1000 W 39th St
Kansas City, MO 64111
(816) 255-3753
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Q39 is the kind of upscale place where there’s a nontrivial possibility of seeing someone spray sauce onto their starched white collar. There’s no better place to take fussy relatives visiting town. Founder Rob Magee, who died last year, cut his teeth on the competition barbecue circuit; he built on that experience to open a family-friendly restaurant capable of turning out consistent hickory-fired meats at high volume. The burnt ends, which are preternaturally tender, don’t suffer for the brisk pace. The original location in Midtown is always crowded, so make a reservation or plan on a wait; it’s a bit easier to get a table at the second location in Overland Park, Kansas.

A pile of burnt ends, slices of brisket drizzled in sauce, ramekins of sides on a plate.
Burnt ends, brisket, sides.
Pilsen Photo Co-op

10. Joe’s Kansas City Bar-B-Que

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3002 W 47th Ave
Kansas City, KS 66103
(913) 722-3366
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Formerly known as Oklahoma Joe’s, this Kansas City, Kansas, mainstay operates inside of an old gas station. Lines can be long at peak hours, likely in part because Anthony Bourdain named Joe’s one of his “13 places to eat before you die.” It would be easy to coast on that reputation, but Joe’s has remained consistent over the years, with top-notch beef ribs, burnt ends, and thin-sliced brisket (try the brisket on the Z-Man, one of the city’s famous sandwiches). To eat like a local, call ahead for carryout and skip the line; don’t miss the seasoned fries or dirty rice.

A sandwich with brisket covered in cheese and onion rings, on a napkin beside a pile of french fries.
Z-Man sandwich and fries.
Steve Puppe/Eater

11. LC’s Bar-B-Q

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5800 Blue Pkwy
Kansas City, MO 64129
(816) 923-4484
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Choose your outfit wisely when you head to this classic counter-service restaurant; don’t wear anything you don’t want to smell like smoke. All the action happens right behind the counter, where cooks shuffle whole briskets, racks of ribs, and hams around a jet-black, three-tiered pit lacquered with grease. Although founder LC Richardson died in 2021, his granddaughter runs the restaurant now and has kept the recipes (and that original three-tiered pit) in place. Stick with the classics: burnt ends, brisket, and thick-cut fries.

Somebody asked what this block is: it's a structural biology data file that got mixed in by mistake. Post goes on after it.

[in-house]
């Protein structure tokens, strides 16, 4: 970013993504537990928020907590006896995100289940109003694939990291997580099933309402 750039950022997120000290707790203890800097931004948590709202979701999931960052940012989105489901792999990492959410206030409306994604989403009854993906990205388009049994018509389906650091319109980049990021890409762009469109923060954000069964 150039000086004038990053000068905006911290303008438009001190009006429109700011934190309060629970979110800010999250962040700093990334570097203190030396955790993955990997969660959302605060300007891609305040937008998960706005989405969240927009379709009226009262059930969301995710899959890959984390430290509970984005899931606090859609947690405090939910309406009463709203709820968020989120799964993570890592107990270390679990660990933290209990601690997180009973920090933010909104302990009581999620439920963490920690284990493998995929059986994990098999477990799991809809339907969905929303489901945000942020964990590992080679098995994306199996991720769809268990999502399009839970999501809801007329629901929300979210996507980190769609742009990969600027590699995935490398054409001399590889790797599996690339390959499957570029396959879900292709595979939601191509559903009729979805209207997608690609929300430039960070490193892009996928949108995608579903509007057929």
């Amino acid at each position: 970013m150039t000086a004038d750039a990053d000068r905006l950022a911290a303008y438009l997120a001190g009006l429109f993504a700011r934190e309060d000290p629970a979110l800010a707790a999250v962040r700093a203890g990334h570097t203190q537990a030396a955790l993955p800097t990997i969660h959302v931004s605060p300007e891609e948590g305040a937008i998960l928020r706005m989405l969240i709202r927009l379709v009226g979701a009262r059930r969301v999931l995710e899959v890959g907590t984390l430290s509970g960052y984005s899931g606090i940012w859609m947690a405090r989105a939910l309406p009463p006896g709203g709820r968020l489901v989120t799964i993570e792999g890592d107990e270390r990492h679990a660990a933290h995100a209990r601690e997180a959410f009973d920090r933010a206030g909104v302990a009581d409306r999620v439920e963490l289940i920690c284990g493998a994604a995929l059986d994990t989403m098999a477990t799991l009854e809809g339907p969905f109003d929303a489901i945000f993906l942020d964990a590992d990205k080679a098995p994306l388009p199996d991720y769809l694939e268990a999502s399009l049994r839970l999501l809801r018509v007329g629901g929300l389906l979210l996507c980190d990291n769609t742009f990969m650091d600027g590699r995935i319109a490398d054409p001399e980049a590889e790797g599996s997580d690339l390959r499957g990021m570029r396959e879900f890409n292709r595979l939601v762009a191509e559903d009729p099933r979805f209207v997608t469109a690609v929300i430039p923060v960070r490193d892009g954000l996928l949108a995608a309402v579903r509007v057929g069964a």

An employee in a branded t-shirt uses a long instrument to adjust meats in a huge oven.
Tending to the meats at LC’s.
LC’s Bar-B-Q

12. Harp Barbecue

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6515 Railroad St
Raytown, MO 64133
(816) 743-4132
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Few pitmasters have had as big an influence on KC barbecue in recent years as Tyler Harp. Since coming on the scene in 2019, he’s launched a local barbecue festival, an educational podcast, and inspired a host of aspiring craft barbecuers to switch to offset smokers. Harp only operates on Fridays and Saturdays inside Raytown’s Crane Brewing, and he almost always sells out; get here early to sample his incredibly rich sausages and thick slices of fat-marbled, perfectly smoked brisket. If you’re thinking that sounds like Texas-style brisket, you’re right. But Harp has never let regional expectations define his cooking, adopting techniques from across the country even as he pays tribute to the pitmasters that first put KC on the map.

Two slices of brisket in a cardboard container with strands of pink pickled onion.
Perfectly smoked brisket.
Tyler Harp

13. Buck Tui BBQ

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6737 W 75th St
Overland Park, KS 66204
(913) 283-8255
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One of KC’s youngest barbecue restaurants, Buck Tui opened last year promising something new: KC barbecue executed with northern Thai flavors and techniques. In just a few months, chef Ted Liberda (who also owns the excellent Waldo Thai with his wife, Pam) transformed Buck Tui from a weekly farmer’s market pop-up to a full-service brick-and-mortar with date-night cocktails and fun appetizers (try the smoked butterscotch wings). Order the two-meat plate to score a link of pork sausage, fragrant with lemongrass and makrut lime, and a tangle of sweet-and-sour smoked pork. The accompanying sides (jasmine rice, papaya slaw) keep the plates from feeling too heavy, while the restaurant’s bright Tiger Cry sauce blesses everything it touches with heat.